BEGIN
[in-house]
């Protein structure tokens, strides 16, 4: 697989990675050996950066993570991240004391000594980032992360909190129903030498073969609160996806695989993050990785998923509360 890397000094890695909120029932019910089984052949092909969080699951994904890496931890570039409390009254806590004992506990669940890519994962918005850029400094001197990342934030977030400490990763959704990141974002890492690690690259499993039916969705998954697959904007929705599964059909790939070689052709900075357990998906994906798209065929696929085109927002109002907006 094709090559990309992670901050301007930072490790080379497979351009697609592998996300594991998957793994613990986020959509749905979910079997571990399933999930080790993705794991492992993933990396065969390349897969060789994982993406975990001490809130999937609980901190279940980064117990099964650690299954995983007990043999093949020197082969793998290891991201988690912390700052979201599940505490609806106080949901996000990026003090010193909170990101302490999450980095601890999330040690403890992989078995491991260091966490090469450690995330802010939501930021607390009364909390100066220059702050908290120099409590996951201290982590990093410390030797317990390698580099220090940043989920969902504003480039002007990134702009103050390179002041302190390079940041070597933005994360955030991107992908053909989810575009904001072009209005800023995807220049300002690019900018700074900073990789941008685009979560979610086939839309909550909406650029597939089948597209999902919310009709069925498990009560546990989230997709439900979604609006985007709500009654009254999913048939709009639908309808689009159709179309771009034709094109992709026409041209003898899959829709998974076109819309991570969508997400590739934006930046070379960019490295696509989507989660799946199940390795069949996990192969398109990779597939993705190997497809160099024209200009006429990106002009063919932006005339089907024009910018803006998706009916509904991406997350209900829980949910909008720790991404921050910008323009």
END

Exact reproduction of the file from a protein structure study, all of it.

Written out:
[in-house]
């Protein structure tokens, strides 16, 4: 697989990675050996950066993570991240004391000594980032992360909190129903030498073969609160996806695989993050990785998923509360 890397000094890695909120029932019910089984052949092909969080699951994904890496931890570039409390009254806590004992506990669940890519994962918005850029400094001197990342934030977030400490990763959704990141974002890492690690690259499993039916969705998954697959904007929705599964059909790939070689052709900075357990998906994906798209065929696929085109927002109002907006 094709090559990309992670901050301007930072490790080379497979351009697609592998996300594991998957793994613990986020959509749905979910079997571990399933999930080790993705794991492992993933990396065969390349897969060789994982993406975990001490809130999937609980901190279940980064117990099964650690299954995983007990043999093949020197082969793998290891991201988690912390700052979201599940505490609806106080949901996000990026003090010193909170990101302490999450980095601890999330040690403890992989078995491991260091966490090469450690995330802010939501930021607390009364909390100066220059702050908290120099409590996951201290982590990093410390030797317990390698580099220090940043989920969902504003480039002007990134702009103050390179002041302190390079940041070597933005994360955030991107992908053909989810575009904001072009209005800023995807220049300002690019900018700074900073990789941008685009979560979610086939839309909550909406650029597939089948597209999902919310009709069925498990009560546990989230997709439900979604609006985007709500009654009254999913048939709009639908309808689009159709179309771009034709094109992709026409041209003898899959829709998974076109819309991570969508997400590739934006930046070379960019490295696509989507989660799946199940390795069949996990192969398109990779597939993705190997497809160099024209200009006429990106002009063919932006005339089907024009910018803006998706009916509904991406997350209900829980949910909008720790991404921050910008323009």